Sports News

Venezuela F1 driver flies flag for socialist Chavez

CARACAS (Reuters) - As an admirer and friend of Venezuela’s President Hugo Chavez, new kid on the block Pastor Maldonado will bring a rare dash of socialism to the ultra-moneyed world of Formula One next season.

Maldonado, frequently pictured at Chavez’s side including during a visit to flood victims this week, will race for former champions Williams in 2011 after winning this year’s GP2 support series.

The 25-year-old told Reuters that sport and politics could mix happily together.

“Sport should not be kept away from politics, it should be supported, like happens in Venezuela,” he said.

State oil company PDVSA, whose oil revenues have financed Chavez’s decade-long “21st century socialism” experiment in the South American nation, is Maldonado’s main local sponsor.

“We’re backing Pastor Maldonado and his team via PDVSA, so he can race round the world and show what he’s made of,” the sports-loving Chavez said this week, recalling that he approved funding for the driver early on his career.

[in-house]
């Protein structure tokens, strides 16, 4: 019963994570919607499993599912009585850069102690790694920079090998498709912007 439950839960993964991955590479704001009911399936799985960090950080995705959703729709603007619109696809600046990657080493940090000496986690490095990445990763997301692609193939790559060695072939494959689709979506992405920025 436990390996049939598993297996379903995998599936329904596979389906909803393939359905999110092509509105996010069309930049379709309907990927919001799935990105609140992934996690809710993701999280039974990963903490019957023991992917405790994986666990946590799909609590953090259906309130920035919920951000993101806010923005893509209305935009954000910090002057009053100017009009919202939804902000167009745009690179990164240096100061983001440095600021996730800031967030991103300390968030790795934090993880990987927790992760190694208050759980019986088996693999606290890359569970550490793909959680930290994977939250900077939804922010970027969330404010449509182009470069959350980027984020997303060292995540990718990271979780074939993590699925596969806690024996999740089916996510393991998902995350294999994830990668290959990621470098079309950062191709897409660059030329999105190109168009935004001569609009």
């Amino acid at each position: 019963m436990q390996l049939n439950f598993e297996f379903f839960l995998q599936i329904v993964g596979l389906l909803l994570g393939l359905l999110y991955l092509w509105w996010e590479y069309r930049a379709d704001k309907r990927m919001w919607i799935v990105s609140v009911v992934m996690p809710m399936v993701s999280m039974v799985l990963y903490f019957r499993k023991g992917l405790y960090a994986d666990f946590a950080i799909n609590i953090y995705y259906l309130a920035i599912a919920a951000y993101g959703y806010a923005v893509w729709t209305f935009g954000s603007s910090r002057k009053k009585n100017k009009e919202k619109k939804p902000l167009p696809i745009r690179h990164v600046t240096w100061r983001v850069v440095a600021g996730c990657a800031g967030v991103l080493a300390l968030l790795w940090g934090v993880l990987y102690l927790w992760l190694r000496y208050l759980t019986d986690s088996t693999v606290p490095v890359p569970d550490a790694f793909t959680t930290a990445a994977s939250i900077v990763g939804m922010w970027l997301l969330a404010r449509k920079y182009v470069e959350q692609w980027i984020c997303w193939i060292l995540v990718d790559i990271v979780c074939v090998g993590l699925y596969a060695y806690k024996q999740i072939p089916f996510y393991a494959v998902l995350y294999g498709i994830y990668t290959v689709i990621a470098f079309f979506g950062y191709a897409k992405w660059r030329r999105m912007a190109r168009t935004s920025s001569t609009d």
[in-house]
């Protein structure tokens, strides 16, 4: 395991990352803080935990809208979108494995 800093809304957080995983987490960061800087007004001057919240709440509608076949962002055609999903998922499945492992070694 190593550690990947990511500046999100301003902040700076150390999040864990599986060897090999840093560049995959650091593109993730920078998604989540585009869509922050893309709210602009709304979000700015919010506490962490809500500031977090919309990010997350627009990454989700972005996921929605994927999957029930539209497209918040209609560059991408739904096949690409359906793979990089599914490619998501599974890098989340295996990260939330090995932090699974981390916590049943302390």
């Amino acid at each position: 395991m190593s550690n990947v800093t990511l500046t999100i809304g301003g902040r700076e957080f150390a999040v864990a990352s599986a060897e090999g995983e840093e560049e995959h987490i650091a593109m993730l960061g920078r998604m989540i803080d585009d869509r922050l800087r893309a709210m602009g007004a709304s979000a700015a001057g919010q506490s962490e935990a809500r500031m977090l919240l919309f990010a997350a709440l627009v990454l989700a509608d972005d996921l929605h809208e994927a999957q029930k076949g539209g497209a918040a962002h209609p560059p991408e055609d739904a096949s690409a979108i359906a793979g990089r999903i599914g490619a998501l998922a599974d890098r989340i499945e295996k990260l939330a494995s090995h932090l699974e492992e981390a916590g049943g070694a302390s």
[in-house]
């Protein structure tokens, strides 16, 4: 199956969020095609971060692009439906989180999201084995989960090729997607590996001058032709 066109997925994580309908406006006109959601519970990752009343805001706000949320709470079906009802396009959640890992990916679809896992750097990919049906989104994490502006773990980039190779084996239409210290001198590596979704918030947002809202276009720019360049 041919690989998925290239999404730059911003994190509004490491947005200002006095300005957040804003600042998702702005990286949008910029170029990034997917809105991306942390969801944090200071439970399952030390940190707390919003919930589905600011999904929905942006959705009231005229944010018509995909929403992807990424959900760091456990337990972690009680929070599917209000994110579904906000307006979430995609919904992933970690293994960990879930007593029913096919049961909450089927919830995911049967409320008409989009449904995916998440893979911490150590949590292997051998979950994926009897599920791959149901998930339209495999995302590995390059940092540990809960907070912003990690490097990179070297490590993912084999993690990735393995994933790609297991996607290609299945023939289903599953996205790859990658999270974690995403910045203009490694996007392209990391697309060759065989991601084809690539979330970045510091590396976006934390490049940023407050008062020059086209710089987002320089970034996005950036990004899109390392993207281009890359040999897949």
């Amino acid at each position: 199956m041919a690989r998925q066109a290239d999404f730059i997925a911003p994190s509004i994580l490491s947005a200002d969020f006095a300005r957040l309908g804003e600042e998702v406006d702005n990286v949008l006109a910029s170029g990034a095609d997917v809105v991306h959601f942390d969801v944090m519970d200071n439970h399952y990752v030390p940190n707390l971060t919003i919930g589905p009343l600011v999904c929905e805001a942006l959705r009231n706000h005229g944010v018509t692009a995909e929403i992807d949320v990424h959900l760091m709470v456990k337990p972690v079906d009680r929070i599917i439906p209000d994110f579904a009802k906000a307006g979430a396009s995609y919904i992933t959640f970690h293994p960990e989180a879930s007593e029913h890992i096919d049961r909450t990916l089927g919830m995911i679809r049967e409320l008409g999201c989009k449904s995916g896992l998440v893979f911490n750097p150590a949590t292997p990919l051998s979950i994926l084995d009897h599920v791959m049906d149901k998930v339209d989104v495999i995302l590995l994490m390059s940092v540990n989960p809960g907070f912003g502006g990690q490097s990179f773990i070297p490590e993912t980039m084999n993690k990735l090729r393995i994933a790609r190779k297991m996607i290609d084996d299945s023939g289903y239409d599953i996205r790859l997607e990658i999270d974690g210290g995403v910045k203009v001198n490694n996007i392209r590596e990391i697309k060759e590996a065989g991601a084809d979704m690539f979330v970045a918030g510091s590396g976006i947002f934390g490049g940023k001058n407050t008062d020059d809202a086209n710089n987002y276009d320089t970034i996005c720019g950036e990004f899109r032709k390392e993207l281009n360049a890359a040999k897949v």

State phone company CANTV, which the ever-controversial Chavez nationalized in 2007, also backs Maldonado.

The driver has been feted as a national hero, and socialist symbol for the state, since securing the race seat.

“The sporting feats we have achieved in the last few years in this country are thanks to support that was never there before,” Maldonado said of the government’s sports projects.

“Athletes are more important now and are valued more highly....I’m delighted with the support President Chavez has given me, not just economic but moral too. That’s what most motivates a sportsman to defend his national colors.”

Maldonado, who runs a foundation for poor children in Venezuela, will team up with Brazilian Rubens Barrichello at Williams. The team last won a race in 2004 and finished sixth overall this year.

The season starts in Bahrain in March.

Writing by Andrew Cawthorne, editing by Alan Baldwin